Never Fear, The Use and Occupancy Agreement Is Here!

by Rich Vetstein on May 4, 2015 · 11 comments

in Closings, Leasing, Massachusetts Real Estate Law, Purchase and Sale Agreements, Title Defects

Superman's_classic_poseLike Superman, A Use and Occupancy Agreement Can Save the Day, But Be Aware of the Risks!

Tom and Mary Ryan, and their two little kids, Abigail and Jake, are relocating from California to the Boston area so Tom can take a job with a local tech company in Burlington. They have already sold their California home, and have been living in a cramped rented condominium in Santa Monica for two months already. Their loan has hit some snags because Tom was out of work for half of 2013, and had some IRS issues, although he is on solid footing now with his new job. The closing is scheduled for the end of this week and they have their cross country movers booked and scheduled and their life is now packed in boxes. Just when they finish packing their last box, their loan officer calls with somber news. “Tom, unfortunately, our underwriting department is dealing with delays getting your tax transcripts from the IRS. We are going to have to push back the closing for about a week. I’m so sorry.” Canceling the movers will cost several thousand dollars, and they will have to cancel furniture shipments as well. To make matters worse, new tenants are supposed to move into Tom’s rented condo unit right after they leave.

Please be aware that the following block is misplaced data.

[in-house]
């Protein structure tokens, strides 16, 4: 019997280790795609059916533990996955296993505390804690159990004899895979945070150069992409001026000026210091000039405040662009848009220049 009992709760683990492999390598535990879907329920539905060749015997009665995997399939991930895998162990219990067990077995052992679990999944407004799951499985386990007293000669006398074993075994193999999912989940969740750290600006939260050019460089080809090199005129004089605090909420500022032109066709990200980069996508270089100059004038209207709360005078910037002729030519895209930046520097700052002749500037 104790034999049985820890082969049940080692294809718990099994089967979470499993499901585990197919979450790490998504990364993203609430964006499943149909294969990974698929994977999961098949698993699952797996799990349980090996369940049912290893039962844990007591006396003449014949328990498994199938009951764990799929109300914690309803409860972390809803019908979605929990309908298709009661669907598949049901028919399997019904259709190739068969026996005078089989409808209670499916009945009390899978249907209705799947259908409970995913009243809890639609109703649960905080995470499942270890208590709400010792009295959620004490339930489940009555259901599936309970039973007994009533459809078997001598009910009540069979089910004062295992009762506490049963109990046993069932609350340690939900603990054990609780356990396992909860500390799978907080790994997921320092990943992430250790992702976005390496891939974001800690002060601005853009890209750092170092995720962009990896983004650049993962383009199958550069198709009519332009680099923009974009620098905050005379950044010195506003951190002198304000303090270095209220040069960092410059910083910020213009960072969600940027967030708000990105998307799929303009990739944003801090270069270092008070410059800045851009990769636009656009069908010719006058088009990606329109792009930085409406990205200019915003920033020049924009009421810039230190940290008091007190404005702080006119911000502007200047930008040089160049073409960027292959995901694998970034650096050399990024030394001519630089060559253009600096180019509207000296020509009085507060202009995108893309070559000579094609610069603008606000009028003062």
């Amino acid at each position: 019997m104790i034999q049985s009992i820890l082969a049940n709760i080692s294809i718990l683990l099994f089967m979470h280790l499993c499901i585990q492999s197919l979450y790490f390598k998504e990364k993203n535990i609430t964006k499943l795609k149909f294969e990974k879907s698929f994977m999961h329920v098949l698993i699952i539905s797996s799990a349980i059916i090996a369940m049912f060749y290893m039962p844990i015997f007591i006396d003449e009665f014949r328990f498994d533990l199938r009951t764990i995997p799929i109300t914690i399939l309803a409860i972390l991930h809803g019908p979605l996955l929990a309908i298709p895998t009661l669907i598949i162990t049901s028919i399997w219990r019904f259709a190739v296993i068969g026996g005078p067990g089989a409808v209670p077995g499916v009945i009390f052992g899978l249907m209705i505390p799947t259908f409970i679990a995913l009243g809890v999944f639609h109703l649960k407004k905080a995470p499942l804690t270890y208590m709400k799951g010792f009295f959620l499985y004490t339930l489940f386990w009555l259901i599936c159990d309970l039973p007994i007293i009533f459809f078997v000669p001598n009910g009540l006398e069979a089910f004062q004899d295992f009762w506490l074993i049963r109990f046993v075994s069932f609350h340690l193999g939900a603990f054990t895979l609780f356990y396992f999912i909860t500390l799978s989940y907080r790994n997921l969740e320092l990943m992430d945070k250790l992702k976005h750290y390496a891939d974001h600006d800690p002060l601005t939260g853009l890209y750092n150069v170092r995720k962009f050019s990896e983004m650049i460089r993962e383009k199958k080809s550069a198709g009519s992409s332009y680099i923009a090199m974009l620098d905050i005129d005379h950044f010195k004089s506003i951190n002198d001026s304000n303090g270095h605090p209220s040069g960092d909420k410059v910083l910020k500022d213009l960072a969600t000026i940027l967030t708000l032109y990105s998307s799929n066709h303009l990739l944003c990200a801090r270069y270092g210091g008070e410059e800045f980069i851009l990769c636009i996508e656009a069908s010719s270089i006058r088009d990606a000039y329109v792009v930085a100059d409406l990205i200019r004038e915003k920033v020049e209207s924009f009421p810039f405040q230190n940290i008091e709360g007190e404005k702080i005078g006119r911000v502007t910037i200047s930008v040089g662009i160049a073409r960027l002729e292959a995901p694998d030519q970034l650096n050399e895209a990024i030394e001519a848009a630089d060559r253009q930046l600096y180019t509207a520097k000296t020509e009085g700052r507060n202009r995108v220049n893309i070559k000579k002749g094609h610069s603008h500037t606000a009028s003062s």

While all characters appearing in this work are fictitious, and any resemblance to real persons, living or dead, is purely coincidental, Tom and Mary are in trouble. With the prevalence of back-to-back closings and unforeseen underwriting issues and title defects, these situations are not uncommon. And with new TRID closing disclosure rules coming online in August, which are bound to cause even more loan approval delays, we may be seeing more of these situations in the months to come.